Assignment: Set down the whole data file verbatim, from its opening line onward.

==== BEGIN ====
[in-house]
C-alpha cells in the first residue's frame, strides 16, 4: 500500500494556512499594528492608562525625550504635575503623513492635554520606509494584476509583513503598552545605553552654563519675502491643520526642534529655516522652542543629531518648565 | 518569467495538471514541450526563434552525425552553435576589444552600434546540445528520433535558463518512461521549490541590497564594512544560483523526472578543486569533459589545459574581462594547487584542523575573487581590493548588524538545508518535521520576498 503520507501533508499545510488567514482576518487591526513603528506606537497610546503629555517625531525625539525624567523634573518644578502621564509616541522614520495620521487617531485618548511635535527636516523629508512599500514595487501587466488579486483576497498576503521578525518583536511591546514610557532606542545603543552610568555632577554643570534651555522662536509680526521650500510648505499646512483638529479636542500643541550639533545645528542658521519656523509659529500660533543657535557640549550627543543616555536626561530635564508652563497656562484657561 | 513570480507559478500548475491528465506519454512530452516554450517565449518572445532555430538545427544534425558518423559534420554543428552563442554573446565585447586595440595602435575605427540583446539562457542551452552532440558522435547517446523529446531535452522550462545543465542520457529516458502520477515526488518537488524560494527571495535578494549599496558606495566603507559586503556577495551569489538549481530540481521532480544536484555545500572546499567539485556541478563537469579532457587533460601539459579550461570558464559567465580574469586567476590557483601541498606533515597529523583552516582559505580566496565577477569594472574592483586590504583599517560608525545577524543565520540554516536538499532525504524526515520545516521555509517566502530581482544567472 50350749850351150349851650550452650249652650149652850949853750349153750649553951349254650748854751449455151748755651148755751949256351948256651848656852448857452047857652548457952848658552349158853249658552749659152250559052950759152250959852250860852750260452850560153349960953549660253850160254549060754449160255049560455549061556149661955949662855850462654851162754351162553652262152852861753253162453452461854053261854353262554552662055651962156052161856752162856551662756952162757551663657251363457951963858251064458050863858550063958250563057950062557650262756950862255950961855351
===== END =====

[in-house]
C-alpha cells in the first residue's frame, strides 16, 4: 500500500494556512499594528492608562525625550504635575503623513492635554520606509494584476509583513503598552545605553552654563519675502491643520526642534529655516522652542543629531518648565 | 518569467495538471514541450526563434552525425552553435576589444552600434546540445528520433535558463518512461521549490541590497564594512544560483523526472578543486569533459589545459574581462594547487584542523575573487581590493548588524538545508518535521520576498 503520507501533508499545510488567514482576518487591526513603528506606537497610546503629555517625531525625539525624567523634573518644578502621564509616541522614520495620521487617531485618548511635535527636516523629508512599500514595487501587466488579486483576497498576503521578525518583536511591546514610557532606542545603543552610568555632577554643570534651555522662536509680526521650500510648505499646512483638529479636542500643541550639533545645528542658521519656523509659529500660533543657535557640549550627543543616555536626561530635564508652563497656562484657561 | 513570480507559478500548475491528465506519454512530452516554450517565449518572445532555430538545427544534425558518423559534420554543428552563442554573446565585447586595440595602435575605427540583446539562457542551452552532440558522435547517446523529446531535452522550462545543465542520457529516458502520477515526488518537488524560494527571495535578494549599496558606495566603507559586503556577495551569489538549481530540481521532480544536484555545500572546499567539485556541478563537469579532457587533460601539459579550461570558464559567465580574469586567476590557483601541498606533515597529523583552516582559505580566496565577477569594472574592483586590504583599517560608525545577524543565520540554516536538499532525504524526515520545516521555509517566502530581482544567472 50350749850351150349851650550452650249652650149652850949853750349153750649553951349254650748854751449455151748755651148755751949256351948256651848656852448857452047857652548457952848658552349158853249658552749659152250559052950759152250959852250860852750260452850560153349960953549660253850160254549060754449160255049560455549061556149661955949662855850462654851162754351162553652262152852861753253162453452461854053261854353262554552662055651962156052161856752162856551662756952162757551663657251363457951963858251064458050863858550063958250563057950062557650262756950862255950961855351